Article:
IV tiny homes help the homeless but won’t fix long-term problems

The Channels Opinion Pages | STAFF COLUMN

Cole Federbusch, Staff Writer

In Isla Vista and on the East Side, the county has assisted in setting up tiny homes and cleaning up living areas for homeless individuals in Santa Barbara. 

This is a great first step towards improvement but should not be the only way we rehabilitate the homeless population in Santa Barbara.

The nation has experienced three years of increased homelessness and the COVID-19 pandemic has only made finding consistent housing more difficult for those most affected

To combat these rising numbers, California used $150 million from its federal CARES funding for Project Roomkey. The fund uses motel rooms to house the most vulnerable among the homeless population and solves the short-term problem of taking people off the street.

However, getting homeless individuals to re-enter the workforce requires alternative solutions.

Education is directly correlated with employment and should be the first route towards improvement. 

According to the U.S Bureau of Labor Statistics, the average weekly earnings for workers without a college degree is $504. In the absence of schooling, homeless children can be more likely to stay in the cycle of poverty and homelessness as adults.

Lack of education is extremely detrimental to homeless populations. In the absence of schooling, homeless children can be more likely to stay in the cycle of poverty and homelessness as adults.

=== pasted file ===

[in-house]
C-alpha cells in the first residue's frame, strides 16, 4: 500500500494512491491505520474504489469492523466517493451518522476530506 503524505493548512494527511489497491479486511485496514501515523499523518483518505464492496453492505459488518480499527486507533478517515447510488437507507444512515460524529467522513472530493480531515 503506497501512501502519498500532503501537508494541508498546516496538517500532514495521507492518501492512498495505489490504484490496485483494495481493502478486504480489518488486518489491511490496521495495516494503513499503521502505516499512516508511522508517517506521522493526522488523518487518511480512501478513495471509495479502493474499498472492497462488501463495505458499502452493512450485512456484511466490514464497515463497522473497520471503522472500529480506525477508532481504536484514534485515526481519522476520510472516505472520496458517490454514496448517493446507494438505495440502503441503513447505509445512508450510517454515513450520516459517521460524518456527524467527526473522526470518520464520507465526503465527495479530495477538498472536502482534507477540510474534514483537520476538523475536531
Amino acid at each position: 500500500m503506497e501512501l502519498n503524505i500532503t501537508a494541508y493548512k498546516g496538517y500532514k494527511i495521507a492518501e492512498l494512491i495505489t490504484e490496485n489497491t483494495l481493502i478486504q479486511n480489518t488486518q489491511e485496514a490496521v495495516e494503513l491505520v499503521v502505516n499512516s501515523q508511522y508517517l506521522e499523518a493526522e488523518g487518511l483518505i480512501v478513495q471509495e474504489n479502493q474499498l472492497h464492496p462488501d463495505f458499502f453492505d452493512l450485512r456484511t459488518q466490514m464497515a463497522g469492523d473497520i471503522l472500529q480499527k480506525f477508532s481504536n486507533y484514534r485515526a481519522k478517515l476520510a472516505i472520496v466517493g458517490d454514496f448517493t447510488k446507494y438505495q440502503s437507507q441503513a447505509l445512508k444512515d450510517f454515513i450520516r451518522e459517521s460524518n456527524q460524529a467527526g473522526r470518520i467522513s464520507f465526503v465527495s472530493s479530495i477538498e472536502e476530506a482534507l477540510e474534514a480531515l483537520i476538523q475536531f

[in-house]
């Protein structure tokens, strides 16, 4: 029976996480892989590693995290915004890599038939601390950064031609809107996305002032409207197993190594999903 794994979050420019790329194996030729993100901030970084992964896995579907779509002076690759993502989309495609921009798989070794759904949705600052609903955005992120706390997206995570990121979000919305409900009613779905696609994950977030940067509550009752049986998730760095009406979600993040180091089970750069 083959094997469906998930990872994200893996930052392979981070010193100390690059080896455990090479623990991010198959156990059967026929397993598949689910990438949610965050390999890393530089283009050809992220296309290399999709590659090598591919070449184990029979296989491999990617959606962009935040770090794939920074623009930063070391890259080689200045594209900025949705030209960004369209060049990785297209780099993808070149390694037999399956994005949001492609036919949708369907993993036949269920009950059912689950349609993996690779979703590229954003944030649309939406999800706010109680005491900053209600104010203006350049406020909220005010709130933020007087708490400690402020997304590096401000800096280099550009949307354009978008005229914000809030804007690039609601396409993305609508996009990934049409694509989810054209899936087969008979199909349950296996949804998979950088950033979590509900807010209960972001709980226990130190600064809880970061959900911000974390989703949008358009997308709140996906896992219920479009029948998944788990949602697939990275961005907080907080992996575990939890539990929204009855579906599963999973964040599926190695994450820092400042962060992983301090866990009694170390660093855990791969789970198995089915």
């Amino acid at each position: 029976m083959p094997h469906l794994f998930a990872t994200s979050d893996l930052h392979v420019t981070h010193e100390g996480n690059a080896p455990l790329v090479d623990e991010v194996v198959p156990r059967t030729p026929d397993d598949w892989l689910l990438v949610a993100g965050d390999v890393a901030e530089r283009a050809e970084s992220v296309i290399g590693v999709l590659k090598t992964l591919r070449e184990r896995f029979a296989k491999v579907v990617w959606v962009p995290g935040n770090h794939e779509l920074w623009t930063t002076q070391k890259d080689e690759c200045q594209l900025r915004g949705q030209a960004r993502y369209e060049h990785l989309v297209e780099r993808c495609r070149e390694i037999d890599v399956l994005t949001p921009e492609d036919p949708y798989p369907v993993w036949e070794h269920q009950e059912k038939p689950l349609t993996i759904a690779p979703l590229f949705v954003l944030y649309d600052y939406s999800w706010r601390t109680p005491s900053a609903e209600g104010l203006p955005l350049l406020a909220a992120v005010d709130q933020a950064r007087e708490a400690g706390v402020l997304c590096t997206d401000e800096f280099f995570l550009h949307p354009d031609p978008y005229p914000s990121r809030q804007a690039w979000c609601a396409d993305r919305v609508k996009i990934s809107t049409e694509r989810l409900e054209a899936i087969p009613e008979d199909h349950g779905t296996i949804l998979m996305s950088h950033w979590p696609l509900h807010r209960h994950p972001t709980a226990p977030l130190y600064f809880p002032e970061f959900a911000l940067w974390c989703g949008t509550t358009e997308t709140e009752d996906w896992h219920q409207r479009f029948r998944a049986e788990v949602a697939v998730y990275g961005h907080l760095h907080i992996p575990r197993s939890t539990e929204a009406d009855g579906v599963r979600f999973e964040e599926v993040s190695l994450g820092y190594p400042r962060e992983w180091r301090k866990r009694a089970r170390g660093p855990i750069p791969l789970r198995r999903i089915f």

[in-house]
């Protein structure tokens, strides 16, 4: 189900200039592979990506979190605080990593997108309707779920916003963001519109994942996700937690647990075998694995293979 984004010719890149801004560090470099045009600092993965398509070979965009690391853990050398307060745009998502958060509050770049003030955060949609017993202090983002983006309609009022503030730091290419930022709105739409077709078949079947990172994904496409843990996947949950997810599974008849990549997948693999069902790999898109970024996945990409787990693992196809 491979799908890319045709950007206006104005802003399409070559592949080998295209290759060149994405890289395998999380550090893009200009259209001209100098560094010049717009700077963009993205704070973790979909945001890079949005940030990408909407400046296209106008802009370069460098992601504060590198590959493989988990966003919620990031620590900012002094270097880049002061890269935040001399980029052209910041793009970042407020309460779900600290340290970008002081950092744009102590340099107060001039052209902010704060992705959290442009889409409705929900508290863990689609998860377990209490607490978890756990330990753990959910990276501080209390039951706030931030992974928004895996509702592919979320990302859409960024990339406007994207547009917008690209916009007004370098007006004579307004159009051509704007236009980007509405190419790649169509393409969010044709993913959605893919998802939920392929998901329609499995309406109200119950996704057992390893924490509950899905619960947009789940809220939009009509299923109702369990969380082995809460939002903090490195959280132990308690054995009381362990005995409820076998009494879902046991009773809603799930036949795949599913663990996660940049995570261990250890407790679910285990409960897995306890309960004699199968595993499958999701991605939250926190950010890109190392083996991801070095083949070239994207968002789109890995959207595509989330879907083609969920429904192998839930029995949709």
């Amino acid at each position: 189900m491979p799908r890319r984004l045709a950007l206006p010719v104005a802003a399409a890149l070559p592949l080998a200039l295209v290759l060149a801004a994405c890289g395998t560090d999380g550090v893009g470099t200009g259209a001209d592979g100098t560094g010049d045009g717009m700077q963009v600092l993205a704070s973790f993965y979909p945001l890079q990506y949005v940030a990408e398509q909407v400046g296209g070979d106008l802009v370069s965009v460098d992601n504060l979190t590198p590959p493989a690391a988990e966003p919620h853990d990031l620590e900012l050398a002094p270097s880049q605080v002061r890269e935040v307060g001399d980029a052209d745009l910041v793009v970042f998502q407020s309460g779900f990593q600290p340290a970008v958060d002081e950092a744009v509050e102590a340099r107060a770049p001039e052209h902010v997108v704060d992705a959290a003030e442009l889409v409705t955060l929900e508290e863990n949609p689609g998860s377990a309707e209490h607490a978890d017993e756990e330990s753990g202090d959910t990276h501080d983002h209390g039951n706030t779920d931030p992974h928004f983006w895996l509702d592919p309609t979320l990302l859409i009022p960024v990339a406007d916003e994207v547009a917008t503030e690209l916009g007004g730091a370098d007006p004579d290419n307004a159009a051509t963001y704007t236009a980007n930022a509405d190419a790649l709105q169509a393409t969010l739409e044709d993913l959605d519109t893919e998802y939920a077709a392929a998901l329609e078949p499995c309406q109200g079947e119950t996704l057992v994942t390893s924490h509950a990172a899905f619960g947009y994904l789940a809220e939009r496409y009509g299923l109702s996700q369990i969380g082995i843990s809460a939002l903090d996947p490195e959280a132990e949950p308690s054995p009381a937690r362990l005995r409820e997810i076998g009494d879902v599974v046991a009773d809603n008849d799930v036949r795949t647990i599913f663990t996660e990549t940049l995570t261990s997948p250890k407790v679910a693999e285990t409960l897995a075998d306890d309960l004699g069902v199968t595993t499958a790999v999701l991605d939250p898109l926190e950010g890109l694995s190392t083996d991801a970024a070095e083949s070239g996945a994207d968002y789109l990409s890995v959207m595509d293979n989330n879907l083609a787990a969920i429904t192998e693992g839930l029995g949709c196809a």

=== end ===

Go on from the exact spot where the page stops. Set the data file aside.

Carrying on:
Finding a job can be very difficult without an education. The U.S Bureau of Labor Statistics shows that individuals with less education than a high school diploma had an unemployment rate of 7.4%, the highest of any group.

Our county should provide free and easily accessible education for the individuals being housed under Project Roomkey. 

I currently receive free education at City College via the Promise Program

A similar aid package should be provided to homeless individuals seeking an education. This would help them find interests and reenter the workforce.

A study by the U.S Department of Health and Human Services shows supportive housing helps the disabled live a stable life and reduces their use of costly public safety initiatives like healthcare and corrections.

According to Santa Barbara County, the homeless population consumes a little more than 50% of all services provided due to their continued movement through the assistance system.

To combat this, Social Services should work alongside housing development agencies to initiate care while homeless people are relatively stable with a roof over their heads. The Workforce Investment Act assists dislocated workers by providing them training and employment opportunities. The design specifically addresses employment and a steady income as a way to support people who are homeless. 

In addition to Project Roomkey, Santa Barbara County should fund a similar program. Health services and employment assistance must be paired with housing developments in order to maximize outreach.  

If we continue to house the homeless population without giving them the skills needed to reenter society and the workforce then the Santa Barbara housing projects will only serve as a short-term solution.